NABJ at 35: The Power of Change

August 10, 2010

by Nikelle Feimster, Media Relations Specialist, Business Wire/New York

I recently attended the 35th annual National Association of Black Journalists (NABJ) Convention and Career Fair held July 28 to August 1 at the Manchester Grand Hyatt in San Diego, CA. The sold out event was a huge success, drawing more than 1,600 media professionals from across the country. The convention was packed with a plethora of workshop and training sessions, forums, plenary ceremonies, and networking opportunities.

Dr. Mehmet Oz at the opening ceremony of the NABJ Convention

In keeping with this year’s theme, “The Power of Change,” a new initiative was introduced: Healthy NABJ. The opening ceremony featured television personality Dr. Mehmet Oz and veteran broadcaster Rene Syler. According to Dr. Oz, in order for journalists to do their jobs effectively they have to take care of their health. In addition, journalists can spark change in the black community by spreading awareness of health issues that affect African-Americans including heart disease, diabetes, and obesity.

The most talked about panel discussion was “Context and Consequences: Conversation with Shirley Sherrod.” Sherrod was animated as she talked about how she was forced to resign from the U.S. Department of Agriculture because a conservative blogger posted video excerpts from a speech she gave at an NAACP meeting. Sherrod claimed her words were taken out of context and she was accused of being a racist.

During the conference, workshop and training sessions were held to provide journalists with the skills they need to stay current in the industry. Some of the sessions were:

  • Advanced Multimedia Training
  • Power Writing for the Web
  • Google for Journalists
  • Internet Etiquette: Being “Socially” Responsible

Benèt Wilson and Nikelle Feimster

I really enjoyed the workshop called “Public Relations and Journalism – The Intersecting Highway.” The room was filled with reporters and PR professionals who were eager to know how they can build better relationships with each other. During this lively discussion, one of the attendees asked if the reporters thought press releases distributed through wire services were useful.  Not only did the reporters find them useful, but one of the panelists, Benét Wilson, Online Managing Editor of Business Aviation, said that “Business Wire is great.” She praised Raschanda Hall, Global Media Relations Manager at Business Wire Chicago. Raschanda helped Benét  create a custom newsfeed with Business Wire’s PressPass tool. With PressPass, Benét receives only the news she needs at her convenience. This free media service is a valuable resource to journalists’ news gathering and it makes their jobs a lot easier.

Swayne Hall, AP photo editor, and Nikelle Feimster

Other heavy hitters in journalism who attended the convention were CNN contributor Roland Martin, Soledad O’Brien, and JET senior staff writer Clarence Waldron. Soledad was named Journalist of the Year, and Clarence received the NABJ Legacy Award.

Next year’s convention will take place in Philadelphia. To learn more about NABJ, visit www.nabj.com.


Event Recap: Charlotte, NC Media on Reaching Minority Communities

March 30, 2010
Business Wire/Charlotte recently hosted a luncheon on March 24th in Durham, NC. The discussion, moderated by Ely Perez, Engagement Marketing Manager for Capstrat, focused on best practices for companies in the Triangle region and across North Carolina to reach the Hispanic and African American communities. The panel of speakers included:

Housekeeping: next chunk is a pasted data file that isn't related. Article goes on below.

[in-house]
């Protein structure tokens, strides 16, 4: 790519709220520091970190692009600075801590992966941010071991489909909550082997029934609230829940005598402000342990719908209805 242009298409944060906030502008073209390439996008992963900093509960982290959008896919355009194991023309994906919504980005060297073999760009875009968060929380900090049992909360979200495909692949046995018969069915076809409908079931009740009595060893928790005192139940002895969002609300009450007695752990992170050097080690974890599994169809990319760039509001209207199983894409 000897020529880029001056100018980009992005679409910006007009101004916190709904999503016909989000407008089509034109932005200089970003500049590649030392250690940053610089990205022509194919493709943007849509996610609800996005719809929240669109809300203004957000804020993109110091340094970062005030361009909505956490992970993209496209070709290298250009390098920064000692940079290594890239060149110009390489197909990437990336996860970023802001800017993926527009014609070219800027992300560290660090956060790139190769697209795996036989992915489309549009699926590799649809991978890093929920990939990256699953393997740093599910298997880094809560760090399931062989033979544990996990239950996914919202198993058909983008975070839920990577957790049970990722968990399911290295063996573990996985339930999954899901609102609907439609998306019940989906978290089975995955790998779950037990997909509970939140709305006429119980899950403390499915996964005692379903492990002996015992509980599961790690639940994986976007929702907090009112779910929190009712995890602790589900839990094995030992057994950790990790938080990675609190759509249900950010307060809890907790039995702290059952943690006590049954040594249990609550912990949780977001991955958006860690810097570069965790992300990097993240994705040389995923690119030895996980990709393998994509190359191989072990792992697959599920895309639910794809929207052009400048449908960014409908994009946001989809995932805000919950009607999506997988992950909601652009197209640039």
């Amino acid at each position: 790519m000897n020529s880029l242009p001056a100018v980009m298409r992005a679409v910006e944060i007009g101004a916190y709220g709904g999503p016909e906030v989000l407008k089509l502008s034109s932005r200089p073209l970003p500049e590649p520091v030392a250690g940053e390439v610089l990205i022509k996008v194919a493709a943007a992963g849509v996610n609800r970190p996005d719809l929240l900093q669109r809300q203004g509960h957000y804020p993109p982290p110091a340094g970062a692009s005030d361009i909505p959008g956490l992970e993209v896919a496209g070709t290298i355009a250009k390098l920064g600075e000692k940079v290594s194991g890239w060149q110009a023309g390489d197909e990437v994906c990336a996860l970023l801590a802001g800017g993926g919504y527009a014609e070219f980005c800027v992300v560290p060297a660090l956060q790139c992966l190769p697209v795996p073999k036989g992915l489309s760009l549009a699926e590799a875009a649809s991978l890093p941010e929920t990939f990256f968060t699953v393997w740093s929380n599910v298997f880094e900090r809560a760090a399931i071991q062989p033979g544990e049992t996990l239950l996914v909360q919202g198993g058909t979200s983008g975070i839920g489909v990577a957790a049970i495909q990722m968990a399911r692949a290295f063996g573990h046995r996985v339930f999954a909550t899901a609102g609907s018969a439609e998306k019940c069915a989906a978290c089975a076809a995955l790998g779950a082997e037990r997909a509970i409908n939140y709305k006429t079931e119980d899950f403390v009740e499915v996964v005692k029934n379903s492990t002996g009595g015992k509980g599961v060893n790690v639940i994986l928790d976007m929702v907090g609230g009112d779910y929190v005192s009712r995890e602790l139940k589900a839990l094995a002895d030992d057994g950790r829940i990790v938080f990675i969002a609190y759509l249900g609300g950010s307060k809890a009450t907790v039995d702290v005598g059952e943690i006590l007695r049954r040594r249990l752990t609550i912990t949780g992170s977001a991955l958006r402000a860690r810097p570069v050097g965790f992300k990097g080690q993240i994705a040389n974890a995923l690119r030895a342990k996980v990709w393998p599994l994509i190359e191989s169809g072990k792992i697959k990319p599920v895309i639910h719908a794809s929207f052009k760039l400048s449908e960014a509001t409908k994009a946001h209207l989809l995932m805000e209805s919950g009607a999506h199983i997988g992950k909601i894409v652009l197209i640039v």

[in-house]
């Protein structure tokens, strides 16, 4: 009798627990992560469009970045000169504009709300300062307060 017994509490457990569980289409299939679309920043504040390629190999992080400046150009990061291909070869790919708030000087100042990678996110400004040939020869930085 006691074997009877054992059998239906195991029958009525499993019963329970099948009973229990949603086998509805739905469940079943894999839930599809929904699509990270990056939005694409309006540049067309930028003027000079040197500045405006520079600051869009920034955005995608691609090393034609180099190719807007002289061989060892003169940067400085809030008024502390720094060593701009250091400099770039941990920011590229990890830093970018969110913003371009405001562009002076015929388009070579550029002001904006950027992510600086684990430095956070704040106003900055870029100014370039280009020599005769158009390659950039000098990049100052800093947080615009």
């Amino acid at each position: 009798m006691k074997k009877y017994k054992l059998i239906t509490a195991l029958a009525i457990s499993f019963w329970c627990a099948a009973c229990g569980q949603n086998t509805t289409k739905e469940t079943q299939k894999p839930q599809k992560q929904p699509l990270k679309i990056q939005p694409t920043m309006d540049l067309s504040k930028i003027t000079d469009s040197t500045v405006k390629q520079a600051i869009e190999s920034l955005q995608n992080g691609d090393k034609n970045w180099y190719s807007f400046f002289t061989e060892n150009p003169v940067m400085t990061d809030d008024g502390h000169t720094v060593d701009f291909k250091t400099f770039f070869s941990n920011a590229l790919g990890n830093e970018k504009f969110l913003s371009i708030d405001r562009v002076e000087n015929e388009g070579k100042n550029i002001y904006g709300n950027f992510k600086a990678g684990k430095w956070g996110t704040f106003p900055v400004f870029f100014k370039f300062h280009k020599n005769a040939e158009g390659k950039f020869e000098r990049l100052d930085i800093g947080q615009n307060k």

• Blaire Borthayre, president of Hispanic Marketing Resources
  • Jose Cusicanqui, Raleigh/Durham Editor for Qué Pasa, North Carolina’s most widely read Spanish-language newspaper
  • Cash Michaels, chief reporter/photographer and columnist for The Carolinian, a twice-weekly African American newspaper.

    L-R: Cash Michaels, Blaire Borthayre, Jose Cusicanqui, Ely Perez

 

Among the insights brought by the panelists:

 

Blaire Borthayre:
  • Not all Hispanics are short and brown.
  • Know thy customer and find commonalities with your audience. Tough market to differentiate.
  • All buying decisions are based on who they trust.
  • Know the culture, not just the language.
  • What marketers need to ask themselves: How long has their audience been in the US? There are 4 different segments.
Segment 1: 5 years or less; they get all their info from Spanish media; still living in their own culture.
Segment 2: 5-10 years; at home they speak Spanish; some English outside of the home; understand pieces of info; more internet friendly.
Segment 3: 10+ years; internet friendly; assimilated; served through English media.
Segment 4: US Born Hispanics; only 35% speak Spanish.

 

Jose Cusicanqui:
  • Qué Pasa is the only NC newspaper reaching Hispanics.
  • Qué Pasa has 67,000 readers every week.
  • Hispanics will have $18 billion buying power by 2010.
  • Each Hispanic culture is very different. Know the culture of the group you are trying to reach.

 

Cash Michaels:
  • The Carolinian is a family owned business.
  • African Americans are a very loyal consumer base.
  • African Americans primarily have church-based communities that they care a lot about.
  • When pitching a story to Cash, be mindful of what is going on in the news: e.g., April is election time.
  • Get Cash’s attention by sending a video. Create your own documentary.
  • The rules for reaching African Americans are constantly changing.
Don’t forget to look for Business Wire events in your own area, as well as register for our free webinars on PR, IR, SEO, monitoring and more.

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